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The reign of infidelity is not yet passed ; and never, perhaps, was there any age in which religion exercised less general influence over the minds of men than the present, and that which has immediately preceded it. The chief end of man has departed from his view. Men mind earthly things with a zeal and fervour, and to a degree, that might make angels as well as an apostle weep. The world receives the homage of millions. And death, it is to be feared, has not ceased to be the spiritual characteristic of the times. How numerous, or how few, are they who keep the first great commandment of the law, render unto God the glory that is due unto his name, acknowledge him in all their ways, and love the Lord their God with all their heart, and with all their soul, and with all their strength, and with all their mind ? Where is pure and undefiled religion-where the godliness becoming the Christian doctrine—where the unity of the Spirit in the bond of peace—where the mutual love by which believers would be known of all men—and where are they who seek the things that are Christ's rather than their own ? The moral pestilence of infidelity, which bears death to the soul, has spread far and wide-but no sanatory cordon is sought to encircle men around, nor do they wash within and make them clean, by the faith in Jesus and the word of God, which would turn the livid hue into the look of life, and take from the death-plague of the soul all power of hurting. Take heed, brethren, said the apostle, in times and to persons when and to whom the warning was not more needed than now,--take heed lest there be in any of you an evil heart of unbelief, in departing from the living God. But exhort one another daily, whilst it is called to-day, lest any of you be hardened through the deceitfulness of sin. This, at least, is not the place where such a scriptural exhortation should pass unnoticed; and this at least is not the time when the application of the precept should be laid aside to a more convenient season. Natural religion, which so many ape after, is nothing but death to sinful men. It is to Christ, that all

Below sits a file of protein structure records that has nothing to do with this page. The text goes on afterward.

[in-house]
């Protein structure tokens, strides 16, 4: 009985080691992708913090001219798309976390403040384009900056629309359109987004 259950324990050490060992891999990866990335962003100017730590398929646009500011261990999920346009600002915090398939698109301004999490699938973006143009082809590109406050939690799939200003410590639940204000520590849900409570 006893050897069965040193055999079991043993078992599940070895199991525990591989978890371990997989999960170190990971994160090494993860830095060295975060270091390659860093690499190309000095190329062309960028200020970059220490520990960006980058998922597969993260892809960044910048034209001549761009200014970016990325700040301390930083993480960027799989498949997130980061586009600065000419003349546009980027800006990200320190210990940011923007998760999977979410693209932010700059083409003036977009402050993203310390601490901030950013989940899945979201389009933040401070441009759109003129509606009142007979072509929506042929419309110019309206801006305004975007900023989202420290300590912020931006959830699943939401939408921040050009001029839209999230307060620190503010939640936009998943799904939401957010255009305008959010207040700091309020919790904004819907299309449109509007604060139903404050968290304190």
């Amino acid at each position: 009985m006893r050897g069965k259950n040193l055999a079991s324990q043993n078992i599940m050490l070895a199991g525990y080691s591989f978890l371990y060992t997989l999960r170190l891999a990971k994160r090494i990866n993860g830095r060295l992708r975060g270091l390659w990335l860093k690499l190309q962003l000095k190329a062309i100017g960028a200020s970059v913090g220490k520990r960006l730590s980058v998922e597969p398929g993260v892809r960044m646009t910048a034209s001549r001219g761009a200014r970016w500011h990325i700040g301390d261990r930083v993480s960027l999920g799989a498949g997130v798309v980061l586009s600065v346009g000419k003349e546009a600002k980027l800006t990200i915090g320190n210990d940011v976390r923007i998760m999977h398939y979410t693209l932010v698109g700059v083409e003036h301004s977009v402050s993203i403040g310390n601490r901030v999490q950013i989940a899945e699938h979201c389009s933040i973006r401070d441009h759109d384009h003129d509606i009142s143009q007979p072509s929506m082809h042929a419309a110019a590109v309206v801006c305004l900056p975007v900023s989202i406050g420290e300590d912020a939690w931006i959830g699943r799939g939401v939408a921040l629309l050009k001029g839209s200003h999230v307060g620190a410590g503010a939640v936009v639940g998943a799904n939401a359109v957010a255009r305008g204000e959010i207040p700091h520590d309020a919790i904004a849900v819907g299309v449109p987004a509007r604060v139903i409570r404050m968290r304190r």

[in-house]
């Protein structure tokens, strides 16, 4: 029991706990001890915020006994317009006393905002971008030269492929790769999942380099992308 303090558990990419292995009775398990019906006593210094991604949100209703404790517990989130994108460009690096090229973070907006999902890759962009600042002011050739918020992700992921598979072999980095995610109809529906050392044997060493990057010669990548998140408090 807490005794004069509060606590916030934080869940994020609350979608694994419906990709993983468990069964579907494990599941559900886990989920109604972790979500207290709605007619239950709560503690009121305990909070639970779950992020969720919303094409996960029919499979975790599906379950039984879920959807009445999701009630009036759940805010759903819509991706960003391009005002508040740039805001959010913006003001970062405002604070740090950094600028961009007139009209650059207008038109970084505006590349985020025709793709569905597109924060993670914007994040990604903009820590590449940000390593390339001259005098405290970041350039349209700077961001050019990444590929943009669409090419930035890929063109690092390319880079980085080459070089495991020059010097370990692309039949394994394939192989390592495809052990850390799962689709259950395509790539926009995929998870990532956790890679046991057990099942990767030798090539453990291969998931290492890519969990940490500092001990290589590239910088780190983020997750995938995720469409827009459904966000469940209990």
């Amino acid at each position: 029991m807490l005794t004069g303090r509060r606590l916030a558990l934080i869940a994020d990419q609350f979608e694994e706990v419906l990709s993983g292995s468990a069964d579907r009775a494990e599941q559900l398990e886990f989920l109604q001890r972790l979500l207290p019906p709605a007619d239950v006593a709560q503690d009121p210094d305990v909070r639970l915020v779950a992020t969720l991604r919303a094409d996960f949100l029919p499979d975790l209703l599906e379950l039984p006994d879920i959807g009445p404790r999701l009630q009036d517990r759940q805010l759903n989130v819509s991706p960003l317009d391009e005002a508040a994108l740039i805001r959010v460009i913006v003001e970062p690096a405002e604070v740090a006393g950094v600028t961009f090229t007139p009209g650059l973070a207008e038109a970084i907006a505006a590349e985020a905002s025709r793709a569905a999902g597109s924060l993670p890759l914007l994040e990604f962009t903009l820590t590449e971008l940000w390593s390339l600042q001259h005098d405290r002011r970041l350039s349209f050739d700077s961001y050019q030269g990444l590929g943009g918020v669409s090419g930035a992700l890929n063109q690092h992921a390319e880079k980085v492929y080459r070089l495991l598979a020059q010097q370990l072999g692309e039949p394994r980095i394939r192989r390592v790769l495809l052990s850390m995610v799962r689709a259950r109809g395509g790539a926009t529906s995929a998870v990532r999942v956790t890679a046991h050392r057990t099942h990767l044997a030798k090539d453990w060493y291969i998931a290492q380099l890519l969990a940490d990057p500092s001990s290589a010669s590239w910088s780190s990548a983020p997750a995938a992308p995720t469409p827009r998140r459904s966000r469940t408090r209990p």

who hear the gospel have to come that they may be saved. This is the condemnation that light hath come into the world, and that men love darkness rather than the light, because their deeds are evil. But there is no condemnation to them that are in Christ Jesus, who walk not after the flesh, but after the spirit.— The last look of Robespierre told something of the death that follows with infidelity. But whosoever followeth Jesus has the light of life, and shall never taste of death.